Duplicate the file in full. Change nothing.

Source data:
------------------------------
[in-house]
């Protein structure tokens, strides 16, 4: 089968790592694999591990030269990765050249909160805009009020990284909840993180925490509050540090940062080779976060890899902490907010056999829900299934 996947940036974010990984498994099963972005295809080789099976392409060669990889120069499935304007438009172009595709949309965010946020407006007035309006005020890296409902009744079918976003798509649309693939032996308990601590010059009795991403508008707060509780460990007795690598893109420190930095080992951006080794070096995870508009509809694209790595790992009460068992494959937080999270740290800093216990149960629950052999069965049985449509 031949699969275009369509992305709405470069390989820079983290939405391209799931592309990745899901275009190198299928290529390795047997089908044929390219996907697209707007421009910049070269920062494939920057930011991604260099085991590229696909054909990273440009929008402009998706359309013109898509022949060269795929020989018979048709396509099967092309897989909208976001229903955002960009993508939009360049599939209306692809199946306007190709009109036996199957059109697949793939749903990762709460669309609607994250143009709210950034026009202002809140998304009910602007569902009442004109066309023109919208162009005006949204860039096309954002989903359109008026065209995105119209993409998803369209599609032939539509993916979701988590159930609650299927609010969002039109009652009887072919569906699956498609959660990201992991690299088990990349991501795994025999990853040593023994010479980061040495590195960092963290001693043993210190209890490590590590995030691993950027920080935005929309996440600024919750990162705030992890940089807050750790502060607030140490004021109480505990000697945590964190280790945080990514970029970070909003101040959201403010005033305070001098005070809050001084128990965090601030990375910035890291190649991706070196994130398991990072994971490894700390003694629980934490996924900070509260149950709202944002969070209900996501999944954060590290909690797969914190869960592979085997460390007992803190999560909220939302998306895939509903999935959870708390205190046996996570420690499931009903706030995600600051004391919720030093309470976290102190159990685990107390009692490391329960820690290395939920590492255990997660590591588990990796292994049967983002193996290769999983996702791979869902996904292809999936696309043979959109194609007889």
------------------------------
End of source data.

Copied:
[in-house]
């Protein structure tokens, strides 16, 4: 089968790592694999591990030269990765050249909160805009009020990284909840993180925490509050540090940062080779976060890899902490907010056999829900299934 996947940036974010990984498994099963972005295809080789099976392409060669990889120069499935304007438009172009595709949309965010946020407006007035309006005020890296409902009744079918976003798509649309693939032996308990601590010059009795991403508008707060509780460990007795690598893109420190930095080992951006080794070096995870508009509809694209790595790992009460068992494959937080999270740290800093216990149960629950052999069965049985449509 031949699969275009369509992305709405470069390989820079983290939405391209799931592309990745899901275009190198299928290529390795047997089908044929390219996907697209707007421009910049070269920062494939920057930011991604260099085991590229696909054909990273440009929008402009998706359309013109898509022949060269795929020989018979048709396509099967092309897989909208976001229903955002960009993508939009360049599939209306692809199946306007190709009109036996199957059109697949793939749903990762709460669309609607994250143009709210950034026009202002809140998304009910602007569902009442004109066309023109919208162009005006949204860039096309954002989903359109008026065209995105119209993409998803369209599609032939539509993916979701988590159930609650299927609010969002039109009652009887072919569906699956498609959660990201992991690299088990990349991501795994025999990853040593023994010479980061040495590195960092963290001693043993210190209890490590590590995030691993950027920080935005929309996440600024919750990162705030992890940089807050750790502060607030140490004021109480505990000697945590964190280790945080990514970029970070909003101040959201403010005033305070001098005070809050001084128990965090601030990375910035890291190649991706070196994130398991990072994971490894700390003694629980934490996924900070509260149950709202944002969070209900996501999944954060590290909690797969914190869960592979085997460390007992803190999560909220939302998306895939509903999935959870708390205190046996996570420690499931009903706030995600600051004391919720030093309470976290102190159990685990107390009692490391329960820690290395939920590492255990997660590591588990990796292994049967983002193996290769999983996702791979869902996904292809999936696309043979959109194609007889």